Letter Re: An Outward Bound Prepper’s Perspective

Hi Jim,
I’ve been out playing in the Wasatch mountains of Utah and found your e-mail when I got back. You mentioned several people had asked about my note on the significance of carrying large paper clips in your backpack. Ah, where have all the Boy Scouts gone?

If you think of all the things you can do or make out of a 5-inch long piece of bailing wire you will get your mind going in the right direction. Some of the uses for a heavy duty paper clip in a wilderness survival situation are; make a fishing hook, make a fish or small animal spear using a stick, make a crude small animal trap or snare, make a needle for sewing, mini soldering iron, pick locks, make a compass, use to start a fire, cauterize wounds, hang meat/fish over a fire, fix various objects, fasten items, etc.

If you go on the web and Google something like, wilderness survival paper clips, you will find page after page of sites listing the various uses, sites listing paper clips in their survival kits, or sites willing to sell you survival kits with paper clips. There is a lot of information out there to weed through. For those interested, I’ve included a few hyperlinks to sites that go into detail on some of the more practical uses such as making a compass or starting a fire instead of writing the directions out here.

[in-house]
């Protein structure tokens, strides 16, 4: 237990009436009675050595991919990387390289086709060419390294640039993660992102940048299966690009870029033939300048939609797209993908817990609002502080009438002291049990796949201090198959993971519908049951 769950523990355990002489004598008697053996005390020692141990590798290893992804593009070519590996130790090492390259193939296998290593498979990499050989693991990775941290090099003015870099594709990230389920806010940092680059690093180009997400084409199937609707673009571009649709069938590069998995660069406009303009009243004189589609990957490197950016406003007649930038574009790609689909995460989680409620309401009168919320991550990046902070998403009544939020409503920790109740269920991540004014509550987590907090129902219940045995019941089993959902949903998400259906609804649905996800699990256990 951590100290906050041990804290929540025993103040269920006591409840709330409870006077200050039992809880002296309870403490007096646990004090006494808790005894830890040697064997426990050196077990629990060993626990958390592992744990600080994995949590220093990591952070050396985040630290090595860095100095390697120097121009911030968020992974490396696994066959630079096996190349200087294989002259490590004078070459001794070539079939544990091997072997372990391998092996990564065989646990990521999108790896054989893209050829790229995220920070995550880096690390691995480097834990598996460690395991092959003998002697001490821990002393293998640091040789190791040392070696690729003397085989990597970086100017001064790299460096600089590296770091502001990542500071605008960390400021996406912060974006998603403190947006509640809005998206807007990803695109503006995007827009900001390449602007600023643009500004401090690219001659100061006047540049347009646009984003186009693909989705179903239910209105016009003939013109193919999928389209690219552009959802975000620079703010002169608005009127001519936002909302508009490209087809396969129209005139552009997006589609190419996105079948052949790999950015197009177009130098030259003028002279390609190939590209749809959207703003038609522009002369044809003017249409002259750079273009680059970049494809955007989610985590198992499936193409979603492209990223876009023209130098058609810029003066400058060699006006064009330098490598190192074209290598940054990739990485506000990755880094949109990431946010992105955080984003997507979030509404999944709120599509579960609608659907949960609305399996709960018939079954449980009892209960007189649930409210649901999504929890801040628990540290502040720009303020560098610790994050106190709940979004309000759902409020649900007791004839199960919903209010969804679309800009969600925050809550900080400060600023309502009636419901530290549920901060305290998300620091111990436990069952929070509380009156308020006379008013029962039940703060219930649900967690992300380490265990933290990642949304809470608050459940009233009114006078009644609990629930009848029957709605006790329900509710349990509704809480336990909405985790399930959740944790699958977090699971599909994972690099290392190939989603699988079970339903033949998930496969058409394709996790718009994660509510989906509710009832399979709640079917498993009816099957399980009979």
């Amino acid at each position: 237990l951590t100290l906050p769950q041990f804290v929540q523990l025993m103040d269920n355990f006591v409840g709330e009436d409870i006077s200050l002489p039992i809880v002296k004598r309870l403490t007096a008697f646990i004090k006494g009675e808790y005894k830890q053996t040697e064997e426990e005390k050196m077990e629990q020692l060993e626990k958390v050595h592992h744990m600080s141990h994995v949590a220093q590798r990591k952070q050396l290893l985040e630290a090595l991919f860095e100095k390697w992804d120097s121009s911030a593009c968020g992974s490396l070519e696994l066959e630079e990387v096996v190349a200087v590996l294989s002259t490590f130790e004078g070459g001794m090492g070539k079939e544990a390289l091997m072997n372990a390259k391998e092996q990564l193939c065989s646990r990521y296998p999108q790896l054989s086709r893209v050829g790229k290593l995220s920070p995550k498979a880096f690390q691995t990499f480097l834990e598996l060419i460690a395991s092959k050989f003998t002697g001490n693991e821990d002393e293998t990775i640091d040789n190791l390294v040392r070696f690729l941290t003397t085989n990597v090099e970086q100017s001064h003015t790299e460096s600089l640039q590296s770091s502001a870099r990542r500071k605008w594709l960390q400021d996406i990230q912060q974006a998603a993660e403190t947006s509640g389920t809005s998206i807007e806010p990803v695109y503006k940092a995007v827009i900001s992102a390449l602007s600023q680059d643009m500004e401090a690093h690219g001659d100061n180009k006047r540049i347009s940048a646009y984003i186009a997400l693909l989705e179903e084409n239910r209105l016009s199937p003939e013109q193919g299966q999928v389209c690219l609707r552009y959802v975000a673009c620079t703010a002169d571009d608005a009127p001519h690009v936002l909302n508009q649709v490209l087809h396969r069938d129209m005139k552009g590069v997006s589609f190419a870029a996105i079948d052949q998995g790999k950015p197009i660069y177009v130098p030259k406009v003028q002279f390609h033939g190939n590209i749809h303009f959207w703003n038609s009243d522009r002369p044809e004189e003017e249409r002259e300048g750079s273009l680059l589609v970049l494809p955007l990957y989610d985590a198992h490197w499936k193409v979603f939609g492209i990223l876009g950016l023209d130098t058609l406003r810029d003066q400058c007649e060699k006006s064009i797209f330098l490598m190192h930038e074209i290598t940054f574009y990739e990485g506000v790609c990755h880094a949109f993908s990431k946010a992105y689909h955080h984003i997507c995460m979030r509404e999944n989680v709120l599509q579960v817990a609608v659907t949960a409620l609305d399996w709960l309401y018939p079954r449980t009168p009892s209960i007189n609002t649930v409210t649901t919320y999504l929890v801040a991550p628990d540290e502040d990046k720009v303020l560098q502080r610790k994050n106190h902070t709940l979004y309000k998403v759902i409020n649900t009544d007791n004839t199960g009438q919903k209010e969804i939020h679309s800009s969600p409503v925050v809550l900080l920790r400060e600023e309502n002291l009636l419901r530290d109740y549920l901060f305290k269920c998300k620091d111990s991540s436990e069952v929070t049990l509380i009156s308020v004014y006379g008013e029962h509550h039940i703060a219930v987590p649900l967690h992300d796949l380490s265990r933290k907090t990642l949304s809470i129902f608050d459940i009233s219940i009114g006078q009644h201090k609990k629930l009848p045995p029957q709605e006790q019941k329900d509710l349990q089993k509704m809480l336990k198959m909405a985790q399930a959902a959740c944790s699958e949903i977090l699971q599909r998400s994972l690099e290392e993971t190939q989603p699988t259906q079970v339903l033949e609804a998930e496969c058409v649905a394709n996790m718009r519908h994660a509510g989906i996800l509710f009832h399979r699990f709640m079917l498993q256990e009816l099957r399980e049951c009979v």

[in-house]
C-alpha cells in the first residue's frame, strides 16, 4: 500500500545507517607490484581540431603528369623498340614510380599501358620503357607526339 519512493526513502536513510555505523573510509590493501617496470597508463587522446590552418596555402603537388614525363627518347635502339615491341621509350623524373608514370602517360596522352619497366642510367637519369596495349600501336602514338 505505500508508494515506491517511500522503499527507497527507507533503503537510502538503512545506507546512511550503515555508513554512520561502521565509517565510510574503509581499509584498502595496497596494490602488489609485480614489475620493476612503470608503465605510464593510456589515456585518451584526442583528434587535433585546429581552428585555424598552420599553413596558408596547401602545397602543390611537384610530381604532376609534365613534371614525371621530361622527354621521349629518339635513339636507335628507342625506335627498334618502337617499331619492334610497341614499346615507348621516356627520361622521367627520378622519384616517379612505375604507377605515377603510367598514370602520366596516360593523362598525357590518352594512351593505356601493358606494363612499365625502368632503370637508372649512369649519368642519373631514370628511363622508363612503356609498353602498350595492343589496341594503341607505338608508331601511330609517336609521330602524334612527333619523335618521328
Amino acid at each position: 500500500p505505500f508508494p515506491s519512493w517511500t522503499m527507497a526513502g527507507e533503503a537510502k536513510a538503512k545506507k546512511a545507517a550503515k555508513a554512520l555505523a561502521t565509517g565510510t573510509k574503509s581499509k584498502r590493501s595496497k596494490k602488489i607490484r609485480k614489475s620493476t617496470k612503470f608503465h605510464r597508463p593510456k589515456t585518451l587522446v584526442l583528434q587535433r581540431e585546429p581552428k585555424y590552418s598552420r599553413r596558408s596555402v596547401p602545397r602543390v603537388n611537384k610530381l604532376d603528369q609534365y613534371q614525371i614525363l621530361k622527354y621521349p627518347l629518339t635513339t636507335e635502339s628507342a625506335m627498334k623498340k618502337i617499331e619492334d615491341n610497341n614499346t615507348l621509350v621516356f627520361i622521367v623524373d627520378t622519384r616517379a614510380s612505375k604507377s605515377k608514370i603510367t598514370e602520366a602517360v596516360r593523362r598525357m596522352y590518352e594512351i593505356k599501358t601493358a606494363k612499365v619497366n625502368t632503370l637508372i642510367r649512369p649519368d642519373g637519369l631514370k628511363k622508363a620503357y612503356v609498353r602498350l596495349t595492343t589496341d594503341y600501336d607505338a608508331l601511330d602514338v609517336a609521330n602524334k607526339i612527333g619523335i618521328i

Paper clips are something most everyone has around and they are lightweight, small, and have a ton of uses. I can’t count the times I’ve used them over the years for a wide variety of reasons. They’re pretty close on the list to a small spool of duct tape.

One of the other things I was going to mention pertains to using trash bags for waterproofing items such as backpacks or anything else you don’t want to get wet. Trash compactor bags work much much better. They are made of a heavier gauge plastic and are square at the bottom. They fit perfectly in most backpacks or day packs because they are rectangular. They work really well for storing or protecting most anything that has dimension. Also, great for an emergency rain poncho because people are not flat like normal trash bags but have a tendency to have some width to them. Trash compactor bags are not to be confused with Contractor trash bags.

Hopefully this answers some of the questions or at least directs people to where they can find more detailed information. The links are listed below. Take care, – Sharon